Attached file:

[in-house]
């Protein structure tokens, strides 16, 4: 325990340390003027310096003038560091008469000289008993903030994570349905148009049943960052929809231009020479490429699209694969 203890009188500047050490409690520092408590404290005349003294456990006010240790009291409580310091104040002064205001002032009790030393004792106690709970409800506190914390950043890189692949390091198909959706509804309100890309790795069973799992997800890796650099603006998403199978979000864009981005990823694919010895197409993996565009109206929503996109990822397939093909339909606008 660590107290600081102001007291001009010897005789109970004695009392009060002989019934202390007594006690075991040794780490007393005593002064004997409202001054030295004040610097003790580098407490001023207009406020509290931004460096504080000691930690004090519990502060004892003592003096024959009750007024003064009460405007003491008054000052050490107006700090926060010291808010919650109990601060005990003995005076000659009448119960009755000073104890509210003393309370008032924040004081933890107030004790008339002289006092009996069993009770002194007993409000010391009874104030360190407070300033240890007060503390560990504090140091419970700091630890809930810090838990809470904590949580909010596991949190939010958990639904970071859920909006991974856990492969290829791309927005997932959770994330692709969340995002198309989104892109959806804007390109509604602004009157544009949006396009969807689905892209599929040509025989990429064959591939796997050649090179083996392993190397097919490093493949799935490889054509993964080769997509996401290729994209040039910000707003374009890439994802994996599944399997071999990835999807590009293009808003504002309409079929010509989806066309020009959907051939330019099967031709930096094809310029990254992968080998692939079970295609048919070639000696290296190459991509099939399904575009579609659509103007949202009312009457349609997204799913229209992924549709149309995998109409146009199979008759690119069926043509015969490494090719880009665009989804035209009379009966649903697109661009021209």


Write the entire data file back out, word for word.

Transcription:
[in-house]
């Protein structure tokens, strides 16, 4: 325990340390003027310096003038560091008469000289008993903030994570349905148009049943960052929809231009020479490429699209694969 203890009188500047050490409690520092408590404290005349003294456990006010240790009291409580310091104040002064205001002032009790030393004792106690709970409800506190914390950043890189692949390091198909959706509804309100890309790795069973799992997800890796650099603006998403199978979000864009981005990823694919010895197409993996565009109206929503996109990822397939093909339909606008 660590107290600081102001007291001009010897005789109970004695009392009060002989019934202390007594006690075991040794780490007393005593002064004997409202001054030295004040610097003790580098407490001023207009406020509290931004460096504080000691930690004090519990502060004892003592003096024959009750007024003064009460405007003491008054000052050490107006700090926060010291808010919650109990601060005990003995005076000659009448119960009755000073104890509210003393309370008032924040004081933890107030004790008339002289006092009996069993009770002194007993409000010391009874104030360190407070300033240890007060503390560990504090140091419970700091630890809930810090838990809470904590949580909010596991949190939010958990639904970071859920909006991974856990492969290829791309927005997932959770994330692709969340995002198309989104892109959806804007390109509604602004009157544009949006396009969807689905892209599929040509025989990429064959591939796997050649090179083996392993190397097919490093493949799935490889054509993964080769997509996401290729994209040039910000707003374009890439994802994996599944399997071999990835999807590009293009808003504002309409079929010509989806066309020009959907051939330019099967031709930096094809310029990254992968080998692939079970295609048919070639000696290296190459991509099939399904575009579609659509103007949202009312009457349609997204799913229209992924549709149309995998109409146009199979008759690119069926043509015969490494090719880009665009989804035209009379009966649903697109661009021209």